Charles D'Orleans in England, 1415-1440 by Mary-Jo Arn

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By Mary-Jo Arn

Charles, duc d'Orleans, prince and poet, used to be a captive in England for twenty-five years following the conflict of Agincourt. The experiences during this quantity, by means of eu and American students, specialize in his lifestyles and activities in the course of that point, and exhibit him as a significant and discovered reader, a crafty political determine (accomplished within the abilities that may provoke the English the Aristocracy round him), and a masterful poet, cutting edge, witty, and extremely self-aware. dialogue of his manuscripts, his social and political relationships, his vast library, and his poetry in languages exhibit him as a smart observer of lifestyles, which in his poetry he describes in methods now not obvious back till the Renaissance.Contributors: MICHAEL ok. JONES, WILLIAM ASKINS, GILBERT OUY, M. ARN, CLAUDIO GALDERISI, JOHN FOX, R.C. CHOLAKIAN, A.C. SPEARING, DEREK PEARSALL, JANET BACKHOUSE, JEAN-CLAUDE MUHLETHALER, A.E.B. COLDIRON

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73 Salisbury’s military ability was acknowledged with grim satisfaction at the court of Charles VII, where great relief was felt at the passing of a man who had done so much damage to their cause. But for the defenders of Orléans his death was seen as divine judgment for 69 AN KK 269, fols. 52v–53r; Le Roux de Lincy, ‘La bibliothèque de Charles d’Orléans’, pp. 62–63. 70 Journal du Siège, in Procès de condamnation et de réhabilitation de Jeanne d’Arc, ed. J. Quich- erat, 5 vols. (Paris, 1841-49), IV, 102.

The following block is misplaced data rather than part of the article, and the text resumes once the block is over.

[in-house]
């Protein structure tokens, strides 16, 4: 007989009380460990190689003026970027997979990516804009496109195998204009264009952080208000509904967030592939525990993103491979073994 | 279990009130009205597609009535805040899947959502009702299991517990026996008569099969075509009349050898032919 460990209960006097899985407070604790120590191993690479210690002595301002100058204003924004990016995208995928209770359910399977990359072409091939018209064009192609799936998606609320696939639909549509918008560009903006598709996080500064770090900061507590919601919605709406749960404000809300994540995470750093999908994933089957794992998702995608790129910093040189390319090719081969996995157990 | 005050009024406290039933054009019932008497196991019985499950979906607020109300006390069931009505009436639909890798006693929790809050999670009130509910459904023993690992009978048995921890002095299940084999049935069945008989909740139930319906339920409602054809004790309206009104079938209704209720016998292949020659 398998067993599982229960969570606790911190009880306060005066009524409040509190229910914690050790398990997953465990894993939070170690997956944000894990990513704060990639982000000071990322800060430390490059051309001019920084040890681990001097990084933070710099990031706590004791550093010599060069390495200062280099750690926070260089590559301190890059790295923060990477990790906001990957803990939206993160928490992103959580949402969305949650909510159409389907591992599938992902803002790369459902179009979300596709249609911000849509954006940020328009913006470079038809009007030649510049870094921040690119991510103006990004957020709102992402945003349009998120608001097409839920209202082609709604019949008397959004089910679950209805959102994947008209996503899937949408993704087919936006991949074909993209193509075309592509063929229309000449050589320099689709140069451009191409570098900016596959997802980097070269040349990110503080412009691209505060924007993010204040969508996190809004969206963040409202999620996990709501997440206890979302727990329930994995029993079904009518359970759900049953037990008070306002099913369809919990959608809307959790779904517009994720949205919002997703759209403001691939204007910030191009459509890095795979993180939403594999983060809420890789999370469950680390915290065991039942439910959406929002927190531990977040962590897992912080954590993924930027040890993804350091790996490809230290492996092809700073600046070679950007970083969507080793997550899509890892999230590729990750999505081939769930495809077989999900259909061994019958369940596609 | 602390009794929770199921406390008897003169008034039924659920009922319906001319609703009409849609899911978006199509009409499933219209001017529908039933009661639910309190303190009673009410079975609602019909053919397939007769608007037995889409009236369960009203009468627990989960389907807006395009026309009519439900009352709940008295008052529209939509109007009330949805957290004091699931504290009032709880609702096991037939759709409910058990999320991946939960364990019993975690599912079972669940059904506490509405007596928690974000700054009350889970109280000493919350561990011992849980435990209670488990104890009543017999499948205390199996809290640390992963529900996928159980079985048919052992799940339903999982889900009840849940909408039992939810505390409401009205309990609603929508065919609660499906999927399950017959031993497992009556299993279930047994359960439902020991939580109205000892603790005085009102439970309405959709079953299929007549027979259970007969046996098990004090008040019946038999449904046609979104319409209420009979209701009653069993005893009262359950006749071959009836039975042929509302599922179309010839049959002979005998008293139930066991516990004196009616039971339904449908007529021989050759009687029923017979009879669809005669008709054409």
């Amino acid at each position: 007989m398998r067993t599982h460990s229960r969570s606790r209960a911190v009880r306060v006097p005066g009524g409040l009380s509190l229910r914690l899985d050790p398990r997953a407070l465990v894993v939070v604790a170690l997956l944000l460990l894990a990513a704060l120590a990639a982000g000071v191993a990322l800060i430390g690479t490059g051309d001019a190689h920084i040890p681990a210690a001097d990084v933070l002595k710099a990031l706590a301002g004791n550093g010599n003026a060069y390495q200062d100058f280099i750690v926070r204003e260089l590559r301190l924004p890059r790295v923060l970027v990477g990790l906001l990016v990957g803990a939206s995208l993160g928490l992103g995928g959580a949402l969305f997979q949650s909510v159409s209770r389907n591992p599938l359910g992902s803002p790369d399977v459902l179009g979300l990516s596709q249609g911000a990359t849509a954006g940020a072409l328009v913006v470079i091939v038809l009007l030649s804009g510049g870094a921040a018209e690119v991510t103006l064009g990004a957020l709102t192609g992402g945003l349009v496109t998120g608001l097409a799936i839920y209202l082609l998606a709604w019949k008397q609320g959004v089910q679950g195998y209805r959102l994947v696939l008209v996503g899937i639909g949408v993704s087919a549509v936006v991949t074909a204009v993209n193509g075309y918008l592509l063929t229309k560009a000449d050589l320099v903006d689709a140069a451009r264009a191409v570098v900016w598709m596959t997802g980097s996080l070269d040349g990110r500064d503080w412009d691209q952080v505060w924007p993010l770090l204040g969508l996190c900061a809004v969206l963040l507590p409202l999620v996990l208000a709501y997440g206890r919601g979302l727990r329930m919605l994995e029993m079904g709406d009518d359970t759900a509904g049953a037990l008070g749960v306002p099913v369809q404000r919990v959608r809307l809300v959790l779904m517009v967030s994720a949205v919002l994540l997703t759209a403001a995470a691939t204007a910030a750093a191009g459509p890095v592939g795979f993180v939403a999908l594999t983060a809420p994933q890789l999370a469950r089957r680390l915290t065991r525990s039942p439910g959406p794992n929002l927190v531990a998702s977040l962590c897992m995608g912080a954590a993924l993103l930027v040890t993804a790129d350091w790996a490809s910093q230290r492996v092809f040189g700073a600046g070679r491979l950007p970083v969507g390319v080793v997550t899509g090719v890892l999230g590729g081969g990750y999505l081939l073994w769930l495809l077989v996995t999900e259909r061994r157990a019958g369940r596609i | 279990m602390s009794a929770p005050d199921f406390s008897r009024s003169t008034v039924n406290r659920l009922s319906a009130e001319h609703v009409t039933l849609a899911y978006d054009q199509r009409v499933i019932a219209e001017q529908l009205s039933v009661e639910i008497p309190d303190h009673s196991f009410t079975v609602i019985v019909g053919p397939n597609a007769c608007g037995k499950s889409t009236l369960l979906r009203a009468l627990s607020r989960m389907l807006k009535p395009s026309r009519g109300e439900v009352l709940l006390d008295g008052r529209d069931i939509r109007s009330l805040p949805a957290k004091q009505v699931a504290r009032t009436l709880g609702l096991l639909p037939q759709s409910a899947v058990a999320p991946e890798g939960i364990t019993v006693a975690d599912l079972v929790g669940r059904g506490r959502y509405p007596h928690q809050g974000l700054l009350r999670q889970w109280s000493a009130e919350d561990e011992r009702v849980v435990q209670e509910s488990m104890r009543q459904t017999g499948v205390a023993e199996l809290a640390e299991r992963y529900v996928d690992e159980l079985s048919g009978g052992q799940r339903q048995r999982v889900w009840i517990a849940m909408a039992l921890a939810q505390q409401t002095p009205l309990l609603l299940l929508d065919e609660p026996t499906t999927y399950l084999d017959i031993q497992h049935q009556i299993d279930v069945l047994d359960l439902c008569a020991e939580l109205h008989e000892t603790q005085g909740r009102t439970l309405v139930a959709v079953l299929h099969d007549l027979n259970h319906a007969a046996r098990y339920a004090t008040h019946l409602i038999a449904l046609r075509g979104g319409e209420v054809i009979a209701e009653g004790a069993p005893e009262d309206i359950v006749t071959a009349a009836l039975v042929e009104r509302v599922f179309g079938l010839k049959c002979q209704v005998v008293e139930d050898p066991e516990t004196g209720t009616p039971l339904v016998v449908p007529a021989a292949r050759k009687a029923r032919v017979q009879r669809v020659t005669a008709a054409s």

Copies of the poem appear in Paris, BN MS lat. 1196 (the work of an English copyist) and Paris, BN MS lat. 1203. The text of Stephen of Sawley’s work is edited and its manuscripts described by Wilmart, Auteurs Spirituel, pp. 316–60. 34 THE BROTHERS ORLÉANS AND THEIR KEEPERS time, for looking after another Agincourt prisoner, the duke of Bourbon. 30 Indeed, since Charles spent only the winter of 1419–1420 in Montgomery’s custody, an extended discussion of Montgomery’s character, his circle, or the cultural ambience at Tutbury might prove of little value.

5 Though Charles had with him in England a French translation of a widely-read medical manual, The Tables of Health, La Tour de la Grant Richesse (Paris, BN MS fr. 222), he did not hesitate to purchase from the estate of the duke of Bedford the Latin version of the same text (Paris, BN MS lat. 6977). Most of these works seem to have been sent to Charles by his French friends and thus tell us little about his contacts with English culture. They do, however, suggest something about his character, his intellectual curiosity perhaps, his concern for his well-being certainly.

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